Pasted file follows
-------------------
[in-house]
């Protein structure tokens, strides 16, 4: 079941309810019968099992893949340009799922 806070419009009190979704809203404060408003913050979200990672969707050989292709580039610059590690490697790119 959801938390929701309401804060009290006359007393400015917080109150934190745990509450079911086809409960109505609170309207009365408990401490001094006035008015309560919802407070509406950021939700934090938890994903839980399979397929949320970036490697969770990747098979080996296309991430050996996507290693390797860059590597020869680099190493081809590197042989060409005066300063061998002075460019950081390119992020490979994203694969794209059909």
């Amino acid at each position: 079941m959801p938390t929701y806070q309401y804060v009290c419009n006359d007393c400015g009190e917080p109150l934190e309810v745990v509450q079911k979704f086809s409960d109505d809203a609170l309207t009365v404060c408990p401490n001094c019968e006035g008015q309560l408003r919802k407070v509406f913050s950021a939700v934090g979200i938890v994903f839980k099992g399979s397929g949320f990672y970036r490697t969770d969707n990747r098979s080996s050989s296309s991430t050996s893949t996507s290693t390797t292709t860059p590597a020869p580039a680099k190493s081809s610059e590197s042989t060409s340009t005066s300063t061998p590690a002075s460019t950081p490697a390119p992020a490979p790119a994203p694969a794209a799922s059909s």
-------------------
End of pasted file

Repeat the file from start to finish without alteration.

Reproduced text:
[in-house]
């Protein structure tokens, strides 16, 4: 079941309810019968099992893949340009799922 806070419009009190979704809203404060408003913050979200990672969707050989292709580039610059590690490697790119 959801938390929701309401804060009290006359007393400015917080109150934190745990509450079911086809409960109505609170309207009365408990401490001094006035008015309560919802407070509406950021939700934090938890994903839980399979397929949320970036490697969770990747098979080996296309991430050996996507290693390797860059590597020869680099190493081809590197042989060409005066300063061998002075460019950081390119992020490979994203694969794209059909």
């Amino acid at each position: 079941m959801p938390t929701y806070q309401y804060v009290c419009n006359d007393c400015g009190e917080p109150l934190e309810v745990v509450q079911k979704f086809s409960d109505d809203a609170l309207t009365v404060c408990p401490n001094c019968e006035g008015q309560l408003r919802k407070v509406f913050s950021a939700v934090g979200i938890v994903f839980k099992g399979s397929g949320f990672y970036r490697t969770d969707n990747r098979s080996s050989s296309s991430t050996s893949t996507s290693t390797t292709t860059p590597a020869p580039a680099k190493s081809s610059e590197s042989t060409s340009t005066s300063t061998p590690a002075s460019t950081p490697a390119p992020a490979p790119a994203p694969a794209a799922s059909s």